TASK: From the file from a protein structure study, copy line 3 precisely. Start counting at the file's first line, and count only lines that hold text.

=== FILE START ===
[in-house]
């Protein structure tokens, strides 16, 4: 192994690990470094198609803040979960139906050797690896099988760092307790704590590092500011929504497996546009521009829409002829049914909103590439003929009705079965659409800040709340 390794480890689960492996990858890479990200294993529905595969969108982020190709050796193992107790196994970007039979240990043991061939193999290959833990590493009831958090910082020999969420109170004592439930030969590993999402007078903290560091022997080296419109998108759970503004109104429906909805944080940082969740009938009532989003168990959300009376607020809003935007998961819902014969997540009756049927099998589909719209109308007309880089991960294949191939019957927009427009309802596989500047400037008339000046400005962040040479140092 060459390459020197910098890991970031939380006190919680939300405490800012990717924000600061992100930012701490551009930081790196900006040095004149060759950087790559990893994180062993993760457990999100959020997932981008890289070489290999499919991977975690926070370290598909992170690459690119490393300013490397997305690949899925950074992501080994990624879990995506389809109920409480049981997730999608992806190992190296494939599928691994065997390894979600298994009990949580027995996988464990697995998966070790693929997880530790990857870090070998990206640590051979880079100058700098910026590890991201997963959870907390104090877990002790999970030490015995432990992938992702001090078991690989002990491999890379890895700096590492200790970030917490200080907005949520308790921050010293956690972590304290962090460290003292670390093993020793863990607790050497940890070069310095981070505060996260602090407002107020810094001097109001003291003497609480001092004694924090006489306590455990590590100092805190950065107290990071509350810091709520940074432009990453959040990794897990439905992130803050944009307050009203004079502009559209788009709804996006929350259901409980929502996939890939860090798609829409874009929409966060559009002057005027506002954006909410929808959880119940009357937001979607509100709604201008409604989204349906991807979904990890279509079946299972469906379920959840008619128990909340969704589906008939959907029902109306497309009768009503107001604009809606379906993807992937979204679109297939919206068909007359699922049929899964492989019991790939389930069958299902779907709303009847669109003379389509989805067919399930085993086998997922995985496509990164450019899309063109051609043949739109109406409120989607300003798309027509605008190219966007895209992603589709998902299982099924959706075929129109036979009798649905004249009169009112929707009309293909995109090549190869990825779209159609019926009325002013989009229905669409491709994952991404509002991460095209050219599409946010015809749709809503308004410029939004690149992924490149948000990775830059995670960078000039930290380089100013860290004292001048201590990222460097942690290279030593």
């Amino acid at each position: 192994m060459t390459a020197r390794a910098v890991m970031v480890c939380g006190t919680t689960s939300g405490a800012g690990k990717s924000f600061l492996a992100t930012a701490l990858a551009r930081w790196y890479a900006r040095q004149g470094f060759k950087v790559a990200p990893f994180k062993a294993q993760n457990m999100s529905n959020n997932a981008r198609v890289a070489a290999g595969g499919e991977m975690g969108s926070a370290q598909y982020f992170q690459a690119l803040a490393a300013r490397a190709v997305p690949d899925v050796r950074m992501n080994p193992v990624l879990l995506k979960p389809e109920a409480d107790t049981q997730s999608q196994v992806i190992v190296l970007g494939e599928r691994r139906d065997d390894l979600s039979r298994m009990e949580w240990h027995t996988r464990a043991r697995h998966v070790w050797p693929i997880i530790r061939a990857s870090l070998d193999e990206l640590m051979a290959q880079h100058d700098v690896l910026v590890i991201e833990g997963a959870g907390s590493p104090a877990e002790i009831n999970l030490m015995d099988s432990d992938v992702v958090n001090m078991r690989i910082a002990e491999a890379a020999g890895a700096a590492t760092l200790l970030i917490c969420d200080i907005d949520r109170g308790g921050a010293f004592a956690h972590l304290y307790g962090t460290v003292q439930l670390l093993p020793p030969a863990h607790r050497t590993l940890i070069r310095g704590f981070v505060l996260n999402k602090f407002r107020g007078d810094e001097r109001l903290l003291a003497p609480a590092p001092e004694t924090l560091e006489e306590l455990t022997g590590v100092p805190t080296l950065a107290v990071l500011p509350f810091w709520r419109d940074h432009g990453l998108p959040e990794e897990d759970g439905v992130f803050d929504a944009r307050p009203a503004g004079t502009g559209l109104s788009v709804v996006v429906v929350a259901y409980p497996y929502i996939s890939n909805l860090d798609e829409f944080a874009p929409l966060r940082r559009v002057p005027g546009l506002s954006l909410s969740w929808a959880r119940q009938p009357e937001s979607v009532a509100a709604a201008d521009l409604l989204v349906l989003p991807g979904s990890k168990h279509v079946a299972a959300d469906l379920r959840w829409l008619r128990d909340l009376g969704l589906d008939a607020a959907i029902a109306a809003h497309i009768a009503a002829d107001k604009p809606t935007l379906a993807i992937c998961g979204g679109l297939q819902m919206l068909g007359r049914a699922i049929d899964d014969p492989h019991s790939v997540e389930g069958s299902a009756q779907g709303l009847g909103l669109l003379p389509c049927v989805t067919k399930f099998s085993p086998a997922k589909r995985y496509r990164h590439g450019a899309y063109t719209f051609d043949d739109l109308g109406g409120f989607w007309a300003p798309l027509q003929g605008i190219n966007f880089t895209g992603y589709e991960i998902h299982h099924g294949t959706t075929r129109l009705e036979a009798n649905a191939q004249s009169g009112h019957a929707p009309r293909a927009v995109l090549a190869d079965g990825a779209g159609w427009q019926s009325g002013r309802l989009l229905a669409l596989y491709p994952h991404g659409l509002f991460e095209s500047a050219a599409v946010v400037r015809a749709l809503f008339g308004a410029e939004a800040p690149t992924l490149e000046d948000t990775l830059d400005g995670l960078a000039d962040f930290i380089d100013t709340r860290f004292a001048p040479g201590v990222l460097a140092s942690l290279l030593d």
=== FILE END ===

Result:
């Amino acid at each position: 192994m060459t390459a020197r390794a910098v890991m970031v480890c939380g006190t919680t689960s939300g405490a800012g690990k990717s924000f600061l492996a992100t930012a701490l990858a551009r930081w790196y890479a900006r040095q004149g470094f060759k950087v790559a990200p990893f994180k062993a294993q993760n457990m999100s529905n959020n997932a981008r198609v890289a070489a290999g595969g499919e991977m975690g969108s926070a370290q598909y982020f992170q690459a690119l803040a490393a300013r490397a190709v997305p690949d899925v050796r950074m992501n080994p193992v990624l879990l995506k979960p389809e109920a409480d107790t049981q997730s999608q196994v992806i190992v190296l970007g494939e599928r691994r139906d065997d390894l979600s039979r298994m009990e949580w240990h027995t996988r464990a043991r697995h998966v070790w050797p693929i997880i530790r061939a990857s870090l070998d193999e990206l640590m051979a290959q880079h100058d700098v690896l910026v590890i991201e833990g997963a959870g907390s590493p104090a877990e002790i009831n999970l030490m015995d099988s432990d992938v992702v958090n001090m078991r690989i910082a002990e491999a890379a020999g890895a700096a590492t760092l200790l970030i917490c969420d200080i907005d949520r109170g308790g921050a010293f004592a956690h972590l304290y307790g962090t460290v003292q439930l670390l093993p020793p030969a863990h607790r050497t590993l940890i070069r310095g704590f981070v505060l996260n999402k602090f407002r107020g007078d810094e001097r109001l903290l003291a003497p609480a590092p001092e004694t924090l560091e006489e306590l455990t022997g590590v100092p805190t080296l950065a107290v990071l500011p509350f810091w709520r419109d940074h432009g990453l998108p959040e990794e897990d759970g439905v992130f803050d929504a944009r307050p009203a503004g004079t502009g559209l109104s788009v709804v996006v429906v929350a259901y409980p497996y929502i996939s890939n909805l860090d798609e829409f944080a874009p929409l966060r940082r559009v002057p005027g546009l506002s954006l909410s969740w929808a959880r119940q009938p009357e937001s979607v009532a509100a709604a201008d521009l409604l989204v349906l989003p991807g979904s990890k168990h279509v079946a299972a959300d469906l379920r959840w829409l008619r128990d909340l009376g969704l589906d008939a607020a959907i029902a109306a809003h497309i009768a009503a002829d107001k604009p809606t935007l379906a993807i992937c998961g979204g679109l297939q819902m919206l068909g007359r049914a699922i049929d899964d014969p492989h019991s790939v997540e389930g069958s299902a009756q779907g709303l009847g909103l669109l003379p389509c049927v989805t067919k399930f099998s085993p086998a997922k589909r995985y496509r990164h590439g450019a899309y063109t719209f051609d043949d739109l109308g109406g409120f989607w007309a300003p798309l027509q003929g605008i190219n966007f880089t895209g992603y589709e991960i998902h299982h099924g294949t959706t075929r129109l009705e036979a009798n649905a191939q004249s009169g009112h019957a929707p009309r293909a927009v995109l090549a190869d079965g990825a779209g159609w427009q019926s009325g002013r309802l989009l229905a669409l596989y491709p994952h991404g659409l509002f991460e095209s500047a050219a599409v946010v400037r015809a749709l809503f008339g308004a410029e939004a800040p690149t992924l490149e000046d948000t990775l830059d400005g995670l960078a000039d962040f930290i380089d100013t709340r860290f004292a001048p040479g201590v990222l460097a140092s942690l290279l030593d």